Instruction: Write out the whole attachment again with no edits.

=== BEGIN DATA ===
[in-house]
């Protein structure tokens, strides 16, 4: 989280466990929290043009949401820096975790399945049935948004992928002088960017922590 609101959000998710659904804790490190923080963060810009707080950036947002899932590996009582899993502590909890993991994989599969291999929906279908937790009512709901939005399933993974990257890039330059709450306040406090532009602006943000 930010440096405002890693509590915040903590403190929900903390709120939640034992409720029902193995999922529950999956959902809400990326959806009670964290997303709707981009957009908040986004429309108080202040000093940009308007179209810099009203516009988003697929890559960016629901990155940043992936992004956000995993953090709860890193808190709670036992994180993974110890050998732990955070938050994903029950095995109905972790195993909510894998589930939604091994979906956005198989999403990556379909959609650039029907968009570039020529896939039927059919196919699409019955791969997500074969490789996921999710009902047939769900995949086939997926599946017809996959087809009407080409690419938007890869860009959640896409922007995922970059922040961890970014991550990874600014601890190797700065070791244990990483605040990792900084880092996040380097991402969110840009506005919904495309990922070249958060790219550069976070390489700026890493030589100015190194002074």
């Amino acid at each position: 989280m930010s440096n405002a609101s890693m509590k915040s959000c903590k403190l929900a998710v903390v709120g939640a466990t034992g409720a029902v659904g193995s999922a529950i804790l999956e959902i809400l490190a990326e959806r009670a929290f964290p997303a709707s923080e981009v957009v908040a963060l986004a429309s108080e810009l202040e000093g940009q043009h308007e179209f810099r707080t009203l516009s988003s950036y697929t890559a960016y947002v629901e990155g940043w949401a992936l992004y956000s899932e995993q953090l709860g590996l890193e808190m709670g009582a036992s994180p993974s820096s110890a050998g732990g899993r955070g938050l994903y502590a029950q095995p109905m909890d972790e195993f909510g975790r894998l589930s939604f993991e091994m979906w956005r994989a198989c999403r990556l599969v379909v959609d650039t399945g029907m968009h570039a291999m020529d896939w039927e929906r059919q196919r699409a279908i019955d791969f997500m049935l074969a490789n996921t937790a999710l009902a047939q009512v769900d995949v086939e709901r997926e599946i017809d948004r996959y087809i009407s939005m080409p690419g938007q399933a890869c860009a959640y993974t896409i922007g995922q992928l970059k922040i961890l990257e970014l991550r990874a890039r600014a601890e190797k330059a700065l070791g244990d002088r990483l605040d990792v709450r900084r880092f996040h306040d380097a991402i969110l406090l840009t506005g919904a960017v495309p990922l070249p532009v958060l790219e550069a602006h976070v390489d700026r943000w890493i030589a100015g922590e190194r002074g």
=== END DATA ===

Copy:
[in-house]
């Protein structure tokens, strides 16, 4: 989280466990929290043009949401820096975790399945049935948004992928002088960017922590 609101959000998710659904804790490190923080963060810009707080950036947002899932590996009582899993502590909890993991994989599969291999929906279908937790009512709901939005399933993974990257890039330059709450306040406090532009602006943000 930010440096405002890693509590915040903590403190929900903390709120939640034992409720029902193995999922529950999956959902809400990326959806009670964290997303709707981009957009908040986004429309108080202040000093940009308007179209810099009203516009988003697929890559960016629901990155940043992936992004956000995993953090709860890193808190709670036992994180993974110890050998732990955070938050994903029950095995109905972790195993909510894998589930939604091994979906956005198989999403990556379909959609650039029907968009570039020529896939039927059919196919699409019955791969997500074969490789996921999710009902047939769900995949086939997926599946017809996959087809009407080409690419938007890869860009959640896409922007995922970059922040961890970014991550990874600014601890190797700065070791244990990483605040990792900084880092996040380097991402969110840009506005919904495309990922070249958060790219550069976070390489700026890493030589100015190194002074």
């Amino acid at each position: 989280m930010s440096n405002a609101s890693m509590k915040s959000c903590k403190l929900a998710v903390v709120g939640a466990t034992g409720a029902v659904g193995s999922a529950i804790l999956e959902i809400l490190a990326e959806r009670a929290f964290p997303a709707s923080e981009v957009v908040a963060l986004a429309s108080e810009l202040e000093g940009q043009h308007e179209f810099r707080t009203l516009s988003s950036y697929t890559a960016y947002v629901e990155g940043w949401a992936l992004y956000s899932e995993q953090l709860g590996l890193e808190m709670g009582a036992s994180p993974s820096s110890a050998g732990g899993r955070g938050l994903y502590a029950q095995p109905m909890d972790e195993f909510g975790r894998l589930s939604f993991e091994m979906w956005r994989a198989c999403r990556l599969v379909v959609d650039t399945g029907m968009h570039a291999m020529d896939w039927e929906r059919q196919r699409a279908i019955d791969f997500m049935l074969a490789n996921t937790a999710l009902a047939q009512v769900d995949v086939e709901r997926e599946i017809d948004r996959y087809i009407s939005m080409p690419g938007q399933a890869c860009a959640y993974t896409i922007g995922q992928l970059k922040i961890l990257e970014l991550r990874a890039r600014a601890e190797k330059a700065l070791g244990d002088r990483l605040d990792v709450r900084r880092f996040h306040d380097a991402i969110l406090l840009t506005g919904a960017v495309p990922l070249p532009v958060l790219e550069a602006h976070v390489d700026r943000w890493i030589a100015g922590e190194r002074g």